And, of course, you’ll want to read what David Ogilvy had to say about these ads in his classic book, Ogilvy on Advertising. You can get your copy of, “Ogilvy on Advertising” here.



5 Ways to Pump Up Your Storytelling Muscles

By Lorrie Morgan-Ferrero, Expert Copywriting Strategist

Lorrie_Morgan-FerreroIn 2014 we’re bombarded with more media messages in a single day than our grandparents got their entire lives.

You heard me right! We see about 5,000 ads a day (one every 11.52 seconds we’re awake). Craziness.

So how do you stand out over the rest?

Simple. You need a good story.

Let’s tackle the mystery of getting started…how do you find ideas?

1)    Listen to what’s going on around you – Yes, I’m encouraging you to spy at the grocery store, the gas station, the pet store, or wherever you are. Pay attention to random topics.

2)    Eavesdrop in a coffee shop – You’ll get to hear full conversations from the tables around you which gives you loads of ideas. Just be discreet.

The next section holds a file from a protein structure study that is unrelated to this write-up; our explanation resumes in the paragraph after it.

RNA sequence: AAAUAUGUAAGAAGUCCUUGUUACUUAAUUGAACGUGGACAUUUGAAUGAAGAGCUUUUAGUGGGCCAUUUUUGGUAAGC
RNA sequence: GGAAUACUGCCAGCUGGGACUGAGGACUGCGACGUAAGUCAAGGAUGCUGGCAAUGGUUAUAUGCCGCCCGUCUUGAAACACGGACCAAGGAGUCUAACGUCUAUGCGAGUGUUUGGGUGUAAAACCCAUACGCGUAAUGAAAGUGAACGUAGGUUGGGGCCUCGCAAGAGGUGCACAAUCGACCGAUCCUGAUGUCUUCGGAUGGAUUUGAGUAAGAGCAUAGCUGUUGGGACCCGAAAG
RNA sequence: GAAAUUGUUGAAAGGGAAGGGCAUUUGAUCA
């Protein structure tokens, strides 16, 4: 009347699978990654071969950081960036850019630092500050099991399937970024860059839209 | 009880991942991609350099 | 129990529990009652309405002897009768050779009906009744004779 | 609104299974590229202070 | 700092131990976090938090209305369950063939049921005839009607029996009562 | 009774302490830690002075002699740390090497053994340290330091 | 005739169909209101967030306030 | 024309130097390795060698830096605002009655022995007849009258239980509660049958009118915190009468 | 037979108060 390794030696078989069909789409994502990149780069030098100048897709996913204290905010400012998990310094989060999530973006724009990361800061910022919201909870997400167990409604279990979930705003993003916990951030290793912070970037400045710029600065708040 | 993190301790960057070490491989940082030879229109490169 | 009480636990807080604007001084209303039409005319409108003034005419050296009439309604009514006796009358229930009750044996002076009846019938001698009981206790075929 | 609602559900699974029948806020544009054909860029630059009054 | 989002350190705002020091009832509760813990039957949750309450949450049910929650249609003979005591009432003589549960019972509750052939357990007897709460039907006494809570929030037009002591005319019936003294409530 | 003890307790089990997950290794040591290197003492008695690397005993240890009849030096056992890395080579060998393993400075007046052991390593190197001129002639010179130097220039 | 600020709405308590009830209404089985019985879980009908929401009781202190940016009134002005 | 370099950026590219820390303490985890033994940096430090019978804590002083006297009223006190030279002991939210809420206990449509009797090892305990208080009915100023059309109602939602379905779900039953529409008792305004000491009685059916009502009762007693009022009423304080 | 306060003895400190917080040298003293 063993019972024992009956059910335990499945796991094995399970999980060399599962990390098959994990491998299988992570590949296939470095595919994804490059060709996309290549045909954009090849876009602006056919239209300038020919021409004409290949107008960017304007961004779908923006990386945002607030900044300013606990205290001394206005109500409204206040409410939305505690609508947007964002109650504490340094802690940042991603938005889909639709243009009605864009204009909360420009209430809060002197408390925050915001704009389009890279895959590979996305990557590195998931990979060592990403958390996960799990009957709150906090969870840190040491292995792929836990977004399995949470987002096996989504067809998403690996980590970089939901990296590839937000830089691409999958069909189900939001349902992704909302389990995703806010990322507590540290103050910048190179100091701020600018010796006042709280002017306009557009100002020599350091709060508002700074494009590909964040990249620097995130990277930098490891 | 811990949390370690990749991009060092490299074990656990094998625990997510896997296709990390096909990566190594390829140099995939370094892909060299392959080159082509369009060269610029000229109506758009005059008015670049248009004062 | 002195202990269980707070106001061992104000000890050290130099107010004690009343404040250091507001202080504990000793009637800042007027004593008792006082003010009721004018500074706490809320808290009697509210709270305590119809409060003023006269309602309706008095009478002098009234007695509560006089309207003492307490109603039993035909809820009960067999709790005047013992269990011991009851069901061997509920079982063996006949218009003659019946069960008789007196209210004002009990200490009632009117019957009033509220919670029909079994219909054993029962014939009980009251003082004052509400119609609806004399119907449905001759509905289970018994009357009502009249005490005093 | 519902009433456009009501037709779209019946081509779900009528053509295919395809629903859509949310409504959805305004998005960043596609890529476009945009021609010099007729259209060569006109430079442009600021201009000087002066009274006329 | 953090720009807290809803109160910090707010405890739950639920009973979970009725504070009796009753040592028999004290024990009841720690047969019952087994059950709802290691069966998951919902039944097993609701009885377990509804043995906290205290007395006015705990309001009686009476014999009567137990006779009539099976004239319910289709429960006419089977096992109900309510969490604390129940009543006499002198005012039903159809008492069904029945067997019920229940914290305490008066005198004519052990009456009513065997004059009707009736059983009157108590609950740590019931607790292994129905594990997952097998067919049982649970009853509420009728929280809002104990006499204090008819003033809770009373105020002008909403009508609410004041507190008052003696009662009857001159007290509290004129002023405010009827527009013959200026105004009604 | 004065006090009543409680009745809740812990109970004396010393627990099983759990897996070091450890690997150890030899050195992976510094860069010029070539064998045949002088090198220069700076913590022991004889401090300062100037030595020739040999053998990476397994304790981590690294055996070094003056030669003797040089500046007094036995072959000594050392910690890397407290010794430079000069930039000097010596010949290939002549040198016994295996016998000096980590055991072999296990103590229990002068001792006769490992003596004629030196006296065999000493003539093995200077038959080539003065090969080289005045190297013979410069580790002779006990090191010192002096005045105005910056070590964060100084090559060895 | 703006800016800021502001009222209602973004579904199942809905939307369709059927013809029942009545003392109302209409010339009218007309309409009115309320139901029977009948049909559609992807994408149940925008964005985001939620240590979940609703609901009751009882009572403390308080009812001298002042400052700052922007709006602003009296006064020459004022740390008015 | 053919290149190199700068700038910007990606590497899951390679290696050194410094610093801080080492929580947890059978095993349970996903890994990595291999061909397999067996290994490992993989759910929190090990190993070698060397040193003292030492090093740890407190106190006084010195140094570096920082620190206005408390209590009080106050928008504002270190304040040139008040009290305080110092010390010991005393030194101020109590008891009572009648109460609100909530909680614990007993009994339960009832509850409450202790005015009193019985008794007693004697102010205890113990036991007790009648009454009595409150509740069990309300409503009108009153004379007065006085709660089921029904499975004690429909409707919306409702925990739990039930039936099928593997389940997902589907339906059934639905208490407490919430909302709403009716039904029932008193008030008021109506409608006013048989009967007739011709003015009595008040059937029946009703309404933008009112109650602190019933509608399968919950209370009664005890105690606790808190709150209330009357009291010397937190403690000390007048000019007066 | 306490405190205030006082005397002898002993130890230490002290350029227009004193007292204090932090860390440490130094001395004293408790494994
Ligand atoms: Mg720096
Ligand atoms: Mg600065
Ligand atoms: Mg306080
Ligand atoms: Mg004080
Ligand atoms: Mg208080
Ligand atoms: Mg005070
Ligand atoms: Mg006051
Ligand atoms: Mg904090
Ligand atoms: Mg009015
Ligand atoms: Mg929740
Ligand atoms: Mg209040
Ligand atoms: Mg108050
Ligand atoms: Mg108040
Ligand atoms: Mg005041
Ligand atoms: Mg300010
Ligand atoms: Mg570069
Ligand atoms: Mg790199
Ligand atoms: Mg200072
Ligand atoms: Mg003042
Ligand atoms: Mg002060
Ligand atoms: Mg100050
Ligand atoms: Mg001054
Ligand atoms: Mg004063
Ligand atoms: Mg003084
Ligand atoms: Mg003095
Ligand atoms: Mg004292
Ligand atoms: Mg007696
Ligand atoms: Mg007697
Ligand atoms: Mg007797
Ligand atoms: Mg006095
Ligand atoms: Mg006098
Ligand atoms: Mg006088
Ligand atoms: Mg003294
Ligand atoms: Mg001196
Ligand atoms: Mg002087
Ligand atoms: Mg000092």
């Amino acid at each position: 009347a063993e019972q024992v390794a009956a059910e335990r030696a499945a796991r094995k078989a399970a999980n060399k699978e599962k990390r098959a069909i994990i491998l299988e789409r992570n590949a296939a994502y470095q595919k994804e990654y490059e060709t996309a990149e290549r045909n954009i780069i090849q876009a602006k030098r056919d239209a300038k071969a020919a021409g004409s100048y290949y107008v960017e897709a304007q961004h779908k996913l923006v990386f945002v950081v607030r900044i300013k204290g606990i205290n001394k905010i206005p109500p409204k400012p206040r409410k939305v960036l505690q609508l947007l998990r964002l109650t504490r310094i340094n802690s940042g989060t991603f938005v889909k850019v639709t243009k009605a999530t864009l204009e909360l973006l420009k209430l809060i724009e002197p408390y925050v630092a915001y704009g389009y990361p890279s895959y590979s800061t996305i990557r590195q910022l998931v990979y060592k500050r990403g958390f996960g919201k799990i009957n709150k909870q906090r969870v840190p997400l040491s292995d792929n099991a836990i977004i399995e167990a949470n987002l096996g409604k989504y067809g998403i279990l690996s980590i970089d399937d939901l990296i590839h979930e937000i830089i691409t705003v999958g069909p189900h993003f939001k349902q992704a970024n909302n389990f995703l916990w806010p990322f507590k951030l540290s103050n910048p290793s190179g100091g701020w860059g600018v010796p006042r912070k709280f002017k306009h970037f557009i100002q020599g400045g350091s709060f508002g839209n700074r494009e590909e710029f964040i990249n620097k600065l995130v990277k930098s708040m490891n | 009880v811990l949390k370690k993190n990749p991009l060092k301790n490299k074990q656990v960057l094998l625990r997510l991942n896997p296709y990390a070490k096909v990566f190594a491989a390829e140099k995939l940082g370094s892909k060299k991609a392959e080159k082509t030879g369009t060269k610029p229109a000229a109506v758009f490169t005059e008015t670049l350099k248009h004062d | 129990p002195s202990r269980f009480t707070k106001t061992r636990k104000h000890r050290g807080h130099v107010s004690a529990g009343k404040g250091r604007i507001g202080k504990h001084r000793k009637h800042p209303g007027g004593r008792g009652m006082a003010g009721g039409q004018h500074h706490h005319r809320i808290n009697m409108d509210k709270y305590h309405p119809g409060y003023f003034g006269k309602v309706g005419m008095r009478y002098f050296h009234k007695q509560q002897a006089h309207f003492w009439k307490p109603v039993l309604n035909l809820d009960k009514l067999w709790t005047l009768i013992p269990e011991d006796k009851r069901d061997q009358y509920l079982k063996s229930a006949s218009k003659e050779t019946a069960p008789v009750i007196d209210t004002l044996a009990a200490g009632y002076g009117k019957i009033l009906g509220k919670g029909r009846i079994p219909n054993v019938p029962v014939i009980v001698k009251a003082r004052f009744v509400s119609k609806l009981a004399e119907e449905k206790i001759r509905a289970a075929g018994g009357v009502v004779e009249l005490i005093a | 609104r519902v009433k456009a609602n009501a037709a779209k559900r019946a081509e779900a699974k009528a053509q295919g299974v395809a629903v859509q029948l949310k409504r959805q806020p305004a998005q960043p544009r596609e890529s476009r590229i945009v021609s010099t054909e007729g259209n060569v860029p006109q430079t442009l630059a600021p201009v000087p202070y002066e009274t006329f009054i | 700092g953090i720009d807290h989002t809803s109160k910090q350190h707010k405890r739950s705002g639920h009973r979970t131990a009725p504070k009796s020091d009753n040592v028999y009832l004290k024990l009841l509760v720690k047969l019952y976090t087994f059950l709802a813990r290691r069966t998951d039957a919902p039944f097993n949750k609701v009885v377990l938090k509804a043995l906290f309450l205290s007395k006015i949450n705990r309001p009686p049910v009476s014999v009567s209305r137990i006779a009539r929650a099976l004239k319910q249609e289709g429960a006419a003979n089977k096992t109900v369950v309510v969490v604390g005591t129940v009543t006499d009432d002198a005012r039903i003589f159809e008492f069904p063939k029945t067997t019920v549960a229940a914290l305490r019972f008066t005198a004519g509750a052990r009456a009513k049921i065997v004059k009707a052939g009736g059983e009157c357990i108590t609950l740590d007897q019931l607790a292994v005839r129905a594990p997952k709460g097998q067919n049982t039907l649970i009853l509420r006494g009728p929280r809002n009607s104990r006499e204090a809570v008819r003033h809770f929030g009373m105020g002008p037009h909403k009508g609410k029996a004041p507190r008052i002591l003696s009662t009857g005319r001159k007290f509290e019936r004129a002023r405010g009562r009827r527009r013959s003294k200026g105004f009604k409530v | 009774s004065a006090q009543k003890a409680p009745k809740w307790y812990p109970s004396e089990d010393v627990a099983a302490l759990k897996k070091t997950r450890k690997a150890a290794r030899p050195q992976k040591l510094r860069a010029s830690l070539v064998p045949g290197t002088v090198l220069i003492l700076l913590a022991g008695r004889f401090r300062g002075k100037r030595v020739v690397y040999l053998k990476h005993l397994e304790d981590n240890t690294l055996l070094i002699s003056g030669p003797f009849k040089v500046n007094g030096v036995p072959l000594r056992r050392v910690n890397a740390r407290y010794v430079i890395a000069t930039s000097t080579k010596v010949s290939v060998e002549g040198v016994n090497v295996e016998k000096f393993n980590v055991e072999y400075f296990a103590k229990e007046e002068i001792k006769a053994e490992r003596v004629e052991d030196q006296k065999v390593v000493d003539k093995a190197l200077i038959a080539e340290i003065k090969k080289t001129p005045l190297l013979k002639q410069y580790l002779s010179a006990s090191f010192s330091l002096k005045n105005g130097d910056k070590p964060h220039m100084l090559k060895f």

3)    Always have a way to take notes – Whether you prefer writing in a notebook (like I do) or making notes on your phone or recorder, just be sure to get it down. You won’t remember all the gems. I assure you.

4)    Listen to storyteller channels in the car – There are endless podcasts and satellite radio stations devoted to telling stories. Besides iTunes, you can also check out and search for storytelling.

5)    SIT! STAY! WRITE! – Grab a timer and start writing for 15 minutes without editing. You’d be surprised at how your inner writer will emerge when she doesn’t feel judged. In about 5 minutes, you’d be surprised that you can probably write 300 or so words.

A strong story forms an emotional bond with the person who hears it. That emotional bond is what triggers action – a purchase, a decision, a new perspective. Pair that with the technology that has leveled the media playing field, and you’ve got a powerful one-two punch that can reach large numbers of people, all over the world, in a flash.